This was totally unlike Busimanolotome. Part of his charisma was his bad ass fearless approach to life and death. If you read my books, you know this is a man who proudly wore a necklace of shriveled, blackened ears of the Viet Cong he had killed fighting for Uncle Sam when he was still a teenager. And insanely, too, to the point of rubbing them in your face just to get a reaction, like he did to me when we first met to see if I was worthy of his son Nokosee, the "First of the New Seminole." At that time, I "blinked." It took a while for me to get use to that kind of BS testing he was always dropping on me (in fact, he didn't come around to really accepting me until I helped him and Nokosee shoot down a Predator drone high over the Everglades in Book Two-- and this is after Nokosee and I had been married for a while). So it was a revelation to me-- and I'm sure to the NS-- that their fearless leader had admitted that he had wakened afraid and cried.
That's why I said after an awkward communal silence, "Really, Busi?" I loved pushing his buttons. "You're telling us you cried like a leetle baby?"
That awkward communal silence began to sweat bullets. You just don't talk to the Micco that way.
"You're supposed to rally us for the second half," I continued despite Nokosee grabbing my hand to put the brakes on my recklessness. But I shook his hand away and continued on that hazardous path. "You're supposed to make us believe in you and the Message so that we can go out there one more time and win one for the Gipper!"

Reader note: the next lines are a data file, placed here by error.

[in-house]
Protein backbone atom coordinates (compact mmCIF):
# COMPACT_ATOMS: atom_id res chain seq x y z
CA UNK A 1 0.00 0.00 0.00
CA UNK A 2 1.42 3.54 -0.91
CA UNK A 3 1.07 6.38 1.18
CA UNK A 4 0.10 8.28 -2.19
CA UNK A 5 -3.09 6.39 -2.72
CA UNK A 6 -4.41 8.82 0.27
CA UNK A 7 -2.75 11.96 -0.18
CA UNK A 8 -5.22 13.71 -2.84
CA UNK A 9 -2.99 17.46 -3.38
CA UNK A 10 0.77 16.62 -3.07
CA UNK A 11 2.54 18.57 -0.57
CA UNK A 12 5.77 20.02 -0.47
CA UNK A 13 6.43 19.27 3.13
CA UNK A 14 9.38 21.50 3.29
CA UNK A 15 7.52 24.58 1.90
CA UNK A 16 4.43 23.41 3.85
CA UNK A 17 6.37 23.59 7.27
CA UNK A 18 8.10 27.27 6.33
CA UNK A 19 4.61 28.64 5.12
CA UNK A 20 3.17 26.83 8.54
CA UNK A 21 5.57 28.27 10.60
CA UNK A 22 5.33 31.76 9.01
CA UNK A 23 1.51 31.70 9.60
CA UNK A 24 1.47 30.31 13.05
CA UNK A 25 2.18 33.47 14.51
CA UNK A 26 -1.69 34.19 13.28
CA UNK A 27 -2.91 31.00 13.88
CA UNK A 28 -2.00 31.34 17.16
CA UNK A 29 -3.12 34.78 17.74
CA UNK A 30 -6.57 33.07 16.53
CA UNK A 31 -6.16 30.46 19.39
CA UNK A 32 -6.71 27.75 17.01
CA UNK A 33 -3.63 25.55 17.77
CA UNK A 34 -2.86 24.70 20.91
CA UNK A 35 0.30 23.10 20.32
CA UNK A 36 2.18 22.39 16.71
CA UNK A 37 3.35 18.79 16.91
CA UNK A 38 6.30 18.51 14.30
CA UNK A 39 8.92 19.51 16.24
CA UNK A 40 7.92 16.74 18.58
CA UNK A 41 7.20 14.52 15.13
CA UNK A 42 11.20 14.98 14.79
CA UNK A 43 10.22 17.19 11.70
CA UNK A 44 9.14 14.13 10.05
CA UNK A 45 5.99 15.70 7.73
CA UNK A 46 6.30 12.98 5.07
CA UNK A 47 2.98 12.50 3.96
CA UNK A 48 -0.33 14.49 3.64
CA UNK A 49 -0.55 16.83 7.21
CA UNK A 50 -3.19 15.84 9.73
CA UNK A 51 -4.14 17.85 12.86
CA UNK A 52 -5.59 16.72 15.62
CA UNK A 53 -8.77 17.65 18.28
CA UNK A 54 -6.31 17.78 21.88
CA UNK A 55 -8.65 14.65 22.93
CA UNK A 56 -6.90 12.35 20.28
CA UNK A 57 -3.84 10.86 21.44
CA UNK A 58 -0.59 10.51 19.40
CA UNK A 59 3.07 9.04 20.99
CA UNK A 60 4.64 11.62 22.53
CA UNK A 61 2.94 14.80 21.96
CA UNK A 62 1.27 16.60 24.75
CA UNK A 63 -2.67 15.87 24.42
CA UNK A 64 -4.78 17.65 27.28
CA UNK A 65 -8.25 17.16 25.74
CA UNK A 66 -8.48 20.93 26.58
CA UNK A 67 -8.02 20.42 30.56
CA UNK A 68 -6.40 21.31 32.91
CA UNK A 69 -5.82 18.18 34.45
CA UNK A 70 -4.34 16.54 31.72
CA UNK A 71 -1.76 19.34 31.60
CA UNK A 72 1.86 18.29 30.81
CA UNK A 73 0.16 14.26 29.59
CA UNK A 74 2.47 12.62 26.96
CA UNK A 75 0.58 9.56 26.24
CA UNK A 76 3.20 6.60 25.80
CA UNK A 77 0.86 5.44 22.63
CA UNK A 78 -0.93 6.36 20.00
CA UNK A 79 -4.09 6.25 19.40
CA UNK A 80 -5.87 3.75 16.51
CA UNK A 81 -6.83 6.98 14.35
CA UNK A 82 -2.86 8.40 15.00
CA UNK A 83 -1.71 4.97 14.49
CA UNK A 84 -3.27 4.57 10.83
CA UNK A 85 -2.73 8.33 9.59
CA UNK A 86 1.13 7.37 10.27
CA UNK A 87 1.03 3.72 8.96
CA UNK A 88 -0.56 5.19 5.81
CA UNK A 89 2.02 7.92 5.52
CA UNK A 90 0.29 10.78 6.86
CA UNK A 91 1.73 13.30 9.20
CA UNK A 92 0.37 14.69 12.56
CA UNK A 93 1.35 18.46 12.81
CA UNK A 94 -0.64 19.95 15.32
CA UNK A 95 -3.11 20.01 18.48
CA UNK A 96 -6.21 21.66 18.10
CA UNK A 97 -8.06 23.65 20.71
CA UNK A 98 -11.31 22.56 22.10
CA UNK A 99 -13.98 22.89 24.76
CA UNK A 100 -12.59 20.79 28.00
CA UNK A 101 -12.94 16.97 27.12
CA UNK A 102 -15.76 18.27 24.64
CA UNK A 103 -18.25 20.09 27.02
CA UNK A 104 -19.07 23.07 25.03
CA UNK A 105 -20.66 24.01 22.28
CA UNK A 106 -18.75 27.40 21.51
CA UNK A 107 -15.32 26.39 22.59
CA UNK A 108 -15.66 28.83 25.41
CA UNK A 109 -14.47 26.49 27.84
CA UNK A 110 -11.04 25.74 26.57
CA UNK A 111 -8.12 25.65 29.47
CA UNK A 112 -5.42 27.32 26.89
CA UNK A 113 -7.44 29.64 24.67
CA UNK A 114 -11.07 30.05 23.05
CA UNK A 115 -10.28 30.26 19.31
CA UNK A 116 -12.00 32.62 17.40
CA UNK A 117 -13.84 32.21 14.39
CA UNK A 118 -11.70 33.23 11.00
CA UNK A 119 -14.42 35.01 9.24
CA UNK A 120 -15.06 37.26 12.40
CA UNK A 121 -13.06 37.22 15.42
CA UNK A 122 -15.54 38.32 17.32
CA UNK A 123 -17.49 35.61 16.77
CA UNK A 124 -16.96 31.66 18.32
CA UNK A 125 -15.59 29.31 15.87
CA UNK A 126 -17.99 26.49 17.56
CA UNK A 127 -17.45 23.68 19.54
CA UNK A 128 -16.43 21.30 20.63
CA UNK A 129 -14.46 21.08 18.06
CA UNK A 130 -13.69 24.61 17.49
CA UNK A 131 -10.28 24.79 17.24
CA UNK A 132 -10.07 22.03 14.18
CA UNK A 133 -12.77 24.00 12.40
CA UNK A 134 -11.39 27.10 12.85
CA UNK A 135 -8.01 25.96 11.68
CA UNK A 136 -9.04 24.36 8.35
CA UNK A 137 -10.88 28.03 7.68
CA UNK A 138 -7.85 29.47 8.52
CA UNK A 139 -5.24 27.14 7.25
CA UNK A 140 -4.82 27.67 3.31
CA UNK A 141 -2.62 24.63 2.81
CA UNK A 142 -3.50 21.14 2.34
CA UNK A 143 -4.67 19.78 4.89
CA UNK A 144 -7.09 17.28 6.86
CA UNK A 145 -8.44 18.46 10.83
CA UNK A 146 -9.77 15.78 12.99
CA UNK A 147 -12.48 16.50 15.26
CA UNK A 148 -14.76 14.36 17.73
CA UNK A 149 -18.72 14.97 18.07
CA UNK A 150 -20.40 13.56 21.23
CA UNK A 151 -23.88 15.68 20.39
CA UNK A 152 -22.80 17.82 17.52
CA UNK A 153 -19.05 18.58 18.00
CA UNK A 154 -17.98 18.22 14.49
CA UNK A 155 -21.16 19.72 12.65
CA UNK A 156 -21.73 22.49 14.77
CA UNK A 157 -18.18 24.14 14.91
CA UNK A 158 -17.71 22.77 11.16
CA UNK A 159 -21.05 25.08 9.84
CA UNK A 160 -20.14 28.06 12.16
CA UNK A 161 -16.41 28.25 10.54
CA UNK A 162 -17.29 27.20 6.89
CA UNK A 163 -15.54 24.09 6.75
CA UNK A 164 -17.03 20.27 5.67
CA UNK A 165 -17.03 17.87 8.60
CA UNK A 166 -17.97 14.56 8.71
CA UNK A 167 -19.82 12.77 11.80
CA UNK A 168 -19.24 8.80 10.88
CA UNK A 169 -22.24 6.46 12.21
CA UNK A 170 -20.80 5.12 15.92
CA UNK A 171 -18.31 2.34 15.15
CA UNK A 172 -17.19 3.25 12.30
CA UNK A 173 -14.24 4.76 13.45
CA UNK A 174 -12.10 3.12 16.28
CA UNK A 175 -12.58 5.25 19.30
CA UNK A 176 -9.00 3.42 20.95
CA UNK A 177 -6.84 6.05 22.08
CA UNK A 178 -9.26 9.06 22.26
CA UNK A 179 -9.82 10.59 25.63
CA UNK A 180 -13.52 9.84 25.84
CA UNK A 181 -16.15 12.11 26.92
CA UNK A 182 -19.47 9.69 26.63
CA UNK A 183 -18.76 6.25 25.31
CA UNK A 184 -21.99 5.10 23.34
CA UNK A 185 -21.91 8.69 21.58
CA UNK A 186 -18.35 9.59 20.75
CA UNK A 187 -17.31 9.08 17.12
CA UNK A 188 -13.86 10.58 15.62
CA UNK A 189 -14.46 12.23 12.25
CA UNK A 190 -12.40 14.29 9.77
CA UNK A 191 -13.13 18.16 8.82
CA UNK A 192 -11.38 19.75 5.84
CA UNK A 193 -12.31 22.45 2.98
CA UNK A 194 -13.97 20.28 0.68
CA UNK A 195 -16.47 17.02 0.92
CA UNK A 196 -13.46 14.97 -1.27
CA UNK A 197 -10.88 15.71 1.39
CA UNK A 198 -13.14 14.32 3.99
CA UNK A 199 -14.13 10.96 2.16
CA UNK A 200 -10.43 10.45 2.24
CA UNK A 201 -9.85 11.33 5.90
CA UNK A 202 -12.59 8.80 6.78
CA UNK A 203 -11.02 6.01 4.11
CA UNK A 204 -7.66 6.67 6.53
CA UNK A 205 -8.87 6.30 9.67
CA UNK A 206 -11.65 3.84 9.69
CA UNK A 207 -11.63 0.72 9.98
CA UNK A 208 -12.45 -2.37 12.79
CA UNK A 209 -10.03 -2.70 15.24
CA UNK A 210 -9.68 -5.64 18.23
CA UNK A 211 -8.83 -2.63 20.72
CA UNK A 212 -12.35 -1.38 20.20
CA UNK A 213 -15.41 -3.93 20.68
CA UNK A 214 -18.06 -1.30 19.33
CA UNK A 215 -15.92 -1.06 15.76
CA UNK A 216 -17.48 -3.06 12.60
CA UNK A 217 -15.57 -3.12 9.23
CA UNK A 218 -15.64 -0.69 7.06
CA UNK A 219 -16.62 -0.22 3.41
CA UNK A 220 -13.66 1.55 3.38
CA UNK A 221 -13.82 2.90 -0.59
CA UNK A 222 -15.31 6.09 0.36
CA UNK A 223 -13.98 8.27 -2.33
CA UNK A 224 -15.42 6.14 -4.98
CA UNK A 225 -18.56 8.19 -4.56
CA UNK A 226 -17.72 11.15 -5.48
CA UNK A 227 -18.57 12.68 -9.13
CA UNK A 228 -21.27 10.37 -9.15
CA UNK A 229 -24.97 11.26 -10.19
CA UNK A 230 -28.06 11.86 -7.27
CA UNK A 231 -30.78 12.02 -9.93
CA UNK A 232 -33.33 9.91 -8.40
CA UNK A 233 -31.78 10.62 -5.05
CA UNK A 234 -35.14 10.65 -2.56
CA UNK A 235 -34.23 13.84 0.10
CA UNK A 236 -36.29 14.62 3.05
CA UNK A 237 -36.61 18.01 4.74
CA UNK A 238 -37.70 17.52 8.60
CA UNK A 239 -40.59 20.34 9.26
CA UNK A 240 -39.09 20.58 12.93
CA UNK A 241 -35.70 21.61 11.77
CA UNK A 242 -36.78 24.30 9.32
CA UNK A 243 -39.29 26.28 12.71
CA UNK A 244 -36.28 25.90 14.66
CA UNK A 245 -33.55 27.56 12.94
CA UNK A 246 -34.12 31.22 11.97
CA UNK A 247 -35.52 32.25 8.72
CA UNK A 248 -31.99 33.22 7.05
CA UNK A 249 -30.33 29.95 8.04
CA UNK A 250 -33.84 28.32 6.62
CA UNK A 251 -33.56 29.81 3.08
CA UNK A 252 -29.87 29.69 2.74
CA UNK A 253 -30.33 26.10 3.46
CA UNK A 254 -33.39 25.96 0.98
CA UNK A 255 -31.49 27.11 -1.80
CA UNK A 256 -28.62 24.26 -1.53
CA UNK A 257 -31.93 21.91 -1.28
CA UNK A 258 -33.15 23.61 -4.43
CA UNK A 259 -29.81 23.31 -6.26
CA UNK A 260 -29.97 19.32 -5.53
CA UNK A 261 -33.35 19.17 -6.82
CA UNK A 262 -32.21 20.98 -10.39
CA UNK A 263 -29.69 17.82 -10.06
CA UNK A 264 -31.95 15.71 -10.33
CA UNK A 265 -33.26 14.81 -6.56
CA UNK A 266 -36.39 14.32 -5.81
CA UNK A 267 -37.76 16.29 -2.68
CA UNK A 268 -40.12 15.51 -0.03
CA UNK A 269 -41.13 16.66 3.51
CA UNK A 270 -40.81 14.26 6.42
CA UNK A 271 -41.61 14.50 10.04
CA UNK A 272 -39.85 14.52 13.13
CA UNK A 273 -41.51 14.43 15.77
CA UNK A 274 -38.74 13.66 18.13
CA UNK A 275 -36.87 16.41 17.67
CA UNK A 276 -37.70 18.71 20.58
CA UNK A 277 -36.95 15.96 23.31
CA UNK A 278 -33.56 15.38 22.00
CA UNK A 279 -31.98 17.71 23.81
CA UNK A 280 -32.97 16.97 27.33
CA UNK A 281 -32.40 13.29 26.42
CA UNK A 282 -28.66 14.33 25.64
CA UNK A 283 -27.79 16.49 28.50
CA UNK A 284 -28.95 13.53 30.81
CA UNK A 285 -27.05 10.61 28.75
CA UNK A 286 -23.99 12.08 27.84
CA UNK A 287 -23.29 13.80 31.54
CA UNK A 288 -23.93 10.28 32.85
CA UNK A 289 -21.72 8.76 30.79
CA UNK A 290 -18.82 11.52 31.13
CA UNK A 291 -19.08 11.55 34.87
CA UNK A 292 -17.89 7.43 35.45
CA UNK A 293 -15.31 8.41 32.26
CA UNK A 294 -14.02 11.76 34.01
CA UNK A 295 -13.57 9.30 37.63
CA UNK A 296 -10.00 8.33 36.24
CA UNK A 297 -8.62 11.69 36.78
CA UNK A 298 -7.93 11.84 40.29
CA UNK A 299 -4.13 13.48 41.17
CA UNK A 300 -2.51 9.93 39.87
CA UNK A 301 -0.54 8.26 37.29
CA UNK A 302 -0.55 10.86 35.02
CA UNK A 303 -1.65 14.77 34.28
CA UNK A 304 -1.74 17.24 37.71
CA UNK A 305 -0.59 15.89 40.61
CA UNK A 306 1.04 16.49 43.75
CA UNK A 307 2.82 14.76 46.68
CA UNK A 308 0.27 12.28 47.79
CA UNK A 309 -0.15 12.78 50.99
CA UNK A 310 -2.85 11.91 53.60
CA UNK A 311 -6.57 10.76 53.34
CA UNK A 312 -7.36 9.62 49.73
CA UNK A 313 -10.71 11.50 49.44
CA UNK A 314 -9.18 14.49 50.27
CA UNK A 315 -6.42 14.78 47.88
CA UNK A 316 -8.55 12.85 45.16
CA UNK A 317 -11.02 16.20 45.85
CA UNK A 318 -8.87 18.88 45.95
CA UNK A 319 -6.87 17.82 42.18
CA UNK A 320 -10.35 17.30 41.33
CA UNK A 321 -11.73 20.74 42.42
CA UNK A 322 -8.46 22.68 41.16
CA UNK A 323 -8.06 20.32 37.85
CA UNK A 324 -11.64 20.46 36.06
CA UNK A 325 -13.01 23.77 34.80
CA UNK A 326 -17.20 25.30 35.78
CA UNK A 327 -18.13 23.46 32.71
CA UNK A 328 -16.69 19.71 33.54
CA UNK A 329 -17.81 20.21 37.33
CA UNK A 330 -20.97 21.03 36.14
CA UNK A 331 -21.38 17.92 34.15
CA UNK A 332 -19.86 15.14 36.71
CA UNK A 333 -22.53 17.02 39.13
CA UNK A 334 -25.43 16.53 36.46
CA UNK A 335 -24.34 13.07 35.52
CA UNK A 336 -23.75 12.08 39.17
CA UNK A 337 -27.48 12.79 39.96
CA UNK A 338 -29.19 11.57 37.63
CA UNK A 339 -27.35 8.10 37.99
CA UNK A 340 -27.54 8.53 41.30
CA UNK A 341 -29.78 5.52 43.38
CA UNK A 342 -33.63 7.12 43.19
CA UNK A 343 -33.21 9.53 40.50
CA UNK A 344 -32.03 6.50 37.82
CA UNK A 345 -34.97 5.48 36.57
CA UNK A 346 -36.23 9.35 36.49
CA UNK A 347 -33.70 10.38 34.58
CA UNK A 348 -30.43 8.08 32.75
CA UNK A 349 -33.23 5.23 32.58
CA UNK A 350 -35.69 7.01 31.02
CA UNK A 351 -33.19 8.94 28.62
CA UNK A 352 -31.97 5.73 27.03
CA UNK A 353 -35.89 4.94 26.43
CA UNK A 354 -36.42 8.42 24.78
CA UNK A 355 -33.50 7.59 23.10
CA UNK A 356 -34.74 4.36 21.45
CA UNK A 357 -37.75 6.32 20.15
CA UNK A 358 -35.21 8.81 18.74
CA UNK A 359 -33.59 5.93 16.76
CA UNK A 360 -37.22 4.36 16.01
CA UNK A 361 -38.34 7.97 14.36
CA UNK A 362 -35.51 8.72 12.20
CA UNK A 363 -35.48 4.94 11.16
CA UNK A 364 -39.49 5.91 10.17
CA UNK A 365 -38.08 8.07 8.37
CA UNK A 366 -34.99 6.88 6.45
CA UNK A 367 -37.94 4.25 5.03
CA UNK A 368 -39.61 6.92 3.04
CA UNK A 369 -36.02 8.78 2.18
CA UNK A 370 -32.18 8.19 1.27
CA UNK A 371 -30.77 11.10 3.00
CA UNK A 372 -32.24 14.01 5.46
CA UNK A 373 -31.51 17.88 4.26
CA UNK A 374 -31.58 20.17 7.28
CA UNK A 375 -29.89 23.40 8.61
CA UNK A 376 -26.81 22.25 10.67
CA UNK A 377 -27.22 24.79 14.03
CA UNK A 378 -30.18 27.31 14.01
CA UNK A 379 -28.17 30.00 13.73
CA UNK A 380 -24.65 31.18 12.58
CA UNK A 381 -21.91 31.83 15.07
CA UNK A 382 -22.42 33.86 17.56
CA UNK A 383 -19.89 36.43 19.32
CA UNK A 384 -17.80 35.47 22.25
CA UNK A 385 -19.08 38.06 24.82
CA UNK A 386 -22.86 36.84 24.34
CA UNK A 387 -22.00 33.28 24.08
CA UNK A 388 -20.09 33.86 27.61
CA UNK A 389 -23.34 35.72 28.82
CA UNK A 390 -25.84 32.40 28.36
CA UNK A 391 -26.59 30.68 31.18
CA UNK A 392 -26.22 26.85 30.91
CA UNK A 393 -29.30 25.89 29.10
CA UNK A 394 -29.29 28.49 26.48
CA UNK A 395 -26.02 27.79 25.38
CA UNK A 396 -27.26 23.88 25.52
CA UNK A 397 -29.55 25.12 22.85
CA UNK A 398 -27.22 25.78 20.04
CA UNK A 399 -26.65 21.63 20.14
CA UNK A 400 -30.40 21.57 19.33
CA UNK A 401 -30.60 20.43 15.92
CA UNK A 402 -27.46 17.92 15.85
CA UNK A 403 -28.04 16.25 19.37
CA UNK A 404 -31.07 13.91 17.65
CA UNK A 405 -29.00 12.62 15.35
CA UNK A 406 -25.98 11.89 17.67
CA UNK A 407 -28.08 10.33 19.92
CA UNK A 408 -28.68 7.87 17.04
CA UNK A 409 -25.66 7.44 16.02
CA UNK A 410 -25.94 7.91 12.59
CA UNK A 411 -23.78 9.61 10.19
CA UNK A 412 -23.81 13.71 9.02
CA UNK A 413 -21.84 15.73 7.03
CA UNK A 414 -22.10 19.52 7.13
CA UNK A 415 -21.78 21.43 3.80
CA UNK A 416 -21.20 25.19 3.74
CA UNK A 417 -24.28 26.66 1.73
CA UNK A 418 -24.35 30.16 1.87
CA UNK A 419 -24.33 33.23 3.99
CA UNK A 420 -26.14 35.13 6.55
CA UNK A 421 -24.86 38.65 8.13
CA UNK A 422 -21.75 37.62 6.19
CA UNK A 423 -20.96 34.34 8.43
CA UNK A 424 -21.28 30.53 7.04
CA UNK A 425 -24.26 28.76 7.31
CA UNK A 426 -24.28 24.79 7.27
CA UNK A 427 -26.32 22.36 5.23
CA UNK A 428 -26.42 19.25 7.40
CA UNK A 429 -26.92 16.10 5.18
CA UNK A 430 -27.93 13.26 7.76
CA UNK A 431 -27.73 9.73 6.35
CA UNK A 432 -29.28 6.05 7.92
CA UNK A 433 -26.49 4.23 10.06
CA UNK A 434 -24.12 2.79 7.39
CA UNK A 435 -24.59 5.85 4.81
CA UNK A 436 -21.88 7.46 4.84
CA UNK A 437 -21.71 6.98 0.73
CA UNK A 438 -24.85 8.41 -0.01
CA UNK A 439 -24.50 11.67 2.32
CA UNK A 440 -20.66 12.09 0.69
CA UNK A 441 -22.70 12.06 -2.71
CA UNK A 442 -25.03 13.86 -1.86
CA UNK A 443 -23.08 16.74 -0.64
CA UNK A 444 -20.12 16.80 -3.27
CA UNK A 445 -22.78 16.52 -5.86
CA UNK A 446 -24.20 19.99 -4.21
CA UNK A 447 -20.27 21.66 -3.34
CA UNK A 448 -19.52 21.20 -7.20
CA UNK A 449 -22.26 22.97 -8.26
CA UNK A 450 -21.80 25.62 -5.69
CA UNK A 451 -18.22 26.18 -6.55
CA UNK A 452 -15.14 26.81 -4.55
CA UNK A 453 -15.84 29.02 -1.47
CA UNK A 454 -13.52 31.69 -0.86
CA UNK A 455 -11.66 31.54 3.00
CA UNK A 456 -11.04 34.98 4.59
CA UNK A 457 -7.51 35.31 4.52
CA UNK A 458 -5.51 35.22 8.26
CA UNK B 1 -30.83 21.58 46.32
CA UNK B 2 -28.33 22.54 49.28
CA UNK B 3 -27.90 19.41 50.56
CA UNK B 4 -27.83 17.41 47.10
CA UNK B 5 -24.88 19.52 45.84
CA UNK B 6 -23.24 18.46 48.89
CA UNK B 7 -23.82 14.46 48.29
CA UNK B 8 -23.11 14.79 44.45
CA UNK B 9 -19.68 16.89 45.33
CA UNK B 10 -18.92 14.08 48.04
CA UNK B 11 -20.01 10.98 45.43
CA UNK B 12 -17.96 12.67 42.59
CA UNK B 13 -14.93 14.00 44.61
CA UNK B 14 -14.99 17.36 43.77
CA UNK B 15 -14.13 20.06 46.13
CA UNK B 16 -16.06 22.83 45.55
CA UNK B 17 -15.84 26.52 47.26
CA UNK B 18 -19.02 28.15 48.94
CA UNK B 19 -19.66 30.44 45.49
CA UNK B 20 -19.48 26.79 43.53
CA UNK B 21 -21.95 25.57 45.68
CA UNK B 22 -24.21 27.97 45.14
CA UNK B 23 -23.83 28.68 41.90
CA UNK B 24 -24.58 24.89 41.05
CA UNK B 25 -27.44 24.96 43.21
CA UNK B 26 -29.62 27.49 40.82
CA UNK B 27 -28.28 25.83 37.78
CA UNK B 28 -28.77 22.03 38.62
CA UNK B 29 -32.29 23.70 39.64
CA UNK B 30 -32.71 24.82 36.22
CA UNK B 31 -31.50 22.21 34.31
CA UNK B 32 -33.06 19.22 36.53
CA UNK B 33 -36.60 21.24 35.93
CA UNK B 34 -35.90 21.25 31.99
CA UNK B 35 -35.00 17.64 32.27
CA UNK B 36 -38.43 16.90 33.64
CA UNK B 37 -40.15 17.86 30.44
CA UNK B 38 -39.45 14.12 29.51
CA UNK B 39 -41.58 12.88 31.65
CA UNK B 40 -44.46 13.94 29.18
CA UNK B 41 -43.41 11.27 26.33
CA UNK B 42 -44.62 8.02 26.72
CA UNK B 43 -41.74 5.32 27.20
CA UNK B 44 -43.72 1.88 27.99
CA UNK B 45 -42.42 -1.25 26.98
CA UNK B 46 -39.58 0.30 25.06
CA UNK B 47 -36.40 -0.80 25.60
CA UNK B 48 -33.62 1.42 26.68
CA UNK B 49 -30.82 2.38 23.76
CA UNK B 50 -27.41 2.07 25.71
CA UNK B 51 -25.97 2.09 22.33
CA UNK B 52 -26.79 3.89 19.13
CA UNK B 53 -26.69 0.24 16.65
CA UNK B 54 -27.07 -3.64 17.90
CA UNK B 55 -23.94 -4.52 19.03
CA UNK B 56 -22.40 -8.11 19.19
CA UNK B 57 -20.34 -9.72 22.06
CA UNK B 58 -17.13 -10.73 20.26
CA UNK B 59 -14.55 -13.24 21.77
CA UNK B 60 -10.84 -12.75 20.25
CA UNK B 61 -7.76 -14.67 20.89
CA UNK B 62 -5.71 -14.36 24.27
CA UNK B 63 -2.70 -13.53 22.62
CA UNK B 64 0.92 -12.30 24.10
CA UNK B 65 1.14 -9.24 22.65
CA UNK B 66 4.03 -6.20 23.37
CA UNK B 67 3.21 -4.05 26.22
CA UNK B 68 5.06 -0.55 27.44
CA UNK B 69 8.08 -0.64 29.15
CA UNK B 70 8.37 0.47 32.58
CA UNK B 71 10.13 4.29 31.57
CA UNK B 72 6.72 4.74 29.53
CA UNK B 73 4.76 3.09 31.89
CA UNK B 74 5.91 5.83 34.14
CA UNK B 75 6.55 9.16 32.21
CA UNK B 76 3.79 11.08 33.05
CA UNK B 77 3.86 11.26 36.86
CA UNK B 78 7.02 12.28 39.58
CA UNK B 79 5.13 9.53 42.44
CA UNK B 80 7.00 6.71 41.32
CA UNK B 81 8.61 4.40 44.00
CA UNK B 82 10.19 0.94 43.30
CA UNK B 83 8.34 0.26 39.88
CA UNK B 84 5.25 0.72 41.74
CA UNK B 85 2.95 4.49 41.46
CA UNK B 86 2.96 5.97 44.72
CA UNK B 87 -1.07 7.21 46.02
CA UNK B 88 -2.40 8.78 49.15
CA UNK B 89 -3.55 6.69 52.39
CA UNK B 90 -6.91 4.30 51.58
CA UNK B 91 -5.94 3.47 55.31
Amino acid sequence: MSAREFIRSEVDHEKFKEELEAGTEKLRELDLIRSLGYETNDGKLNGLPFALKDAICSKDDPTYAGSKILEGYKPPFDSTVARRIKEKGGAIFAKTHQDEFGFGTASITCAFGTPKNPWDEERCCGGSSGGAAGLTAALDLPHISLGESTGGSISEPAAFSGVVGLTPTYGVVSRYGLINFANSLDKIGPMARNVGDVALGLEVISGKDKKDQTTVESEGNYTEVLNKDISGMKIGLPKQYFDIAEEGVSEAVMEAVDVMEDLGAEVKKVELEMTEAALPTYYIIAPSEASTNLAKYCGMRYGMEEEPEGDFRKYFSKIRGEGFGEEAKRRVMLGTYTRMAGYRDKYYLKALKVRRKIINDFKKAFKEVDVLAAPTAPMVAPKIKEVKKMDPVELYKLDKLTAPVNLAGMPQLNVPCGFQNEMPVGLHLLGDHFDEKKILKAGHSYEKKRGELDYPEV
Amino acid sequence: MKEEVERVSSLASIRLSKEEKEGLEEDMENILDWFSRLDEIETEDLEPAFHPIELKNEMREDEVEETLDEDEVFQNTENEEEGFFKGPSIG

No one knew where to look. Even Nokosee turned away from his father's face. It was only me and Busi exchanging unflinching glares.
And then Busi laughed.
"God how I love you, Stormy Jones Osceola, the First Woman of the New Seminole."
That caught all of us by surprise.
"You're not afraid to speak your mind. You will make Nokosee a great wife. And, leetle girl, I wasn't afraid for myself. I was afraid for the earth. And you, and Nokosee, and my grandchild, and my wife and daughter and all of the NS. The orange haired bird man caught me by surprise. I flinched when I shouldn't have. Trust me," he said as he got up and turned to everyone, "that won't happen again. I won't let the Orange-Headed Bird of Destruction win."
He turned to Boom Box, our black Alan a Dale of the NS responsible for whipping out music on cue, and said, "Barry McGuire." Boom Box dug into his backpack, came up with a cassette tape and slapped it into his boom box. The next thing we heard-- besides Busi's voice-- was this:
I had never heard the song before that night but, like most of Busi's selections for his speechafyin' and battle tunes, it was right on.
"My dream reminds me just how close we are. We can't falter in our mission. We can't pause to second guess. We must fight the good fight to defend Gaia and our lives."
That night was long before any of us could have imagined in our wildest dreams that what Busi really had was a vision, that Donald Trump would one day become POTUS and embark on an insane greed-based Gaia-killing mission with the elimination of one environmental protection agency and law after the other.